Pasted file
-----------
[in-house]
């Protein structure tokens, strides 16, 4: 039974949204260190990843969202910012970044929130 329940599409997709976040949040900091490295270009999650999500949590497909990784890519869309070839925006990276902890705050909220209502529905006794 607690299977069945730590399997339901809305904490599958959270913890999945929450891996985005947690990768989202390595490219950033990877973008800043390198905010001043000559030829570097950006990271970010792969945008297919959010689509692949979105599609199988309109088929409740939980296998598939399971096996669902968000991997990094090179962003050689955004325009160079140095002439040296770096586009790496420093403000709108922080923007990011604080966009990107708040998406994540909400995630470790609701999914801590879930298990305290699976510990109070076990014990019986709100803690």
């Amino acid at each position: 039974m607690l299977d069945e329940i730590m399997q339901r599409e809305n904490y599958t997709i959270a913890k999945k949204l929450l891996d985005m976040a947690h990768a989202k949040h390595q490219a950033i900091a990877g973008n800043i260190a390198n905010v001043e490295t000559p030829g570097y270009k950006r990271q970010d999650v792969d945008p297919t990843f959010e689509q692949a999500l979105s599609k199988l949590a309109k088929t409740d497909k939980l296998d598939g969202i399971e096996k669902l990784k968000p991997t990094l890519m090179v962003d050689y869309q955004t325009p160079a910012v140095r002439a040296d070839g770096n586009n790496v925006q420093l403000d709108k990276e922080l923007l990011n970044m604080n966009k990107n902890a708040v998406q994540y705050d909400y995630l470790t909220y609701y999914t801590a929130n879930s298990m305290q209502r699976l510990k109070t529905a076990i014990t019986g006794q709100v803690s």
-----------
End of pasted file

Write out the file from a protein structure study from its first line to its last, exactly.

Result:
[in-house]
């Protein structure tokens, strides 16, 4: 039974949204260190990843969202910012970044929130 329940599409997709976040949040900091490295270009999650999500949590497909990784890519869309070839925006990276902890705050909220209502529905006794 607690299977069945730590399997339901809305904490599958959270913890999945929450891996985005947690990768989202390595490219950033990877973008800043390198905010001043000559030829570097950006990271970010792969945008297919959010689509692949979105599609199988309109088929409740939980296998598939399971096996669902968000991997990094090179962003050689955004325009160079140095002439040296770096586009790496420093403000709108922080923007990011604080966009990107708040998406994540909400995630470790609701999914801590879930298990305290699976510990109070076990014990019986709100803690």
């Amino acid at each position: 039974m607690l299977d069945e329940i730590m399997q339901r599409e809305n904490y599958t997709i959270a913890k999945k949204l929450l891996d985005m976040a947690h990768a989202k949040h390595q490219a950033i900091a990877g973008n800043i260190a390198n905010v001043e490295t000559p030829g570097y270009k950006r990271q970010d999650v792969d945008p297919t990843f959010e689509q692949a999500l979105s599609k199988l949590a309109k088929t409740d497909k939980l296998d598939g969202i399971e096996k669902l990784k968000p991997t990094l890519m090179v962003d050689y869309q955004t325009p160079a910012v140095r002439a040296d070839g770096n586009n790496v925006q420093l403000d709108k990276e922080l923007l990011n970044m604080n966009k990107n902890a708040v998406q994540y705050d909400y995630l470790t909220y609701y999914t801590a929130n879930s298990m305290q209502r699976l510990k109070t529905a076990i014990t019986g006794q709100v803690s």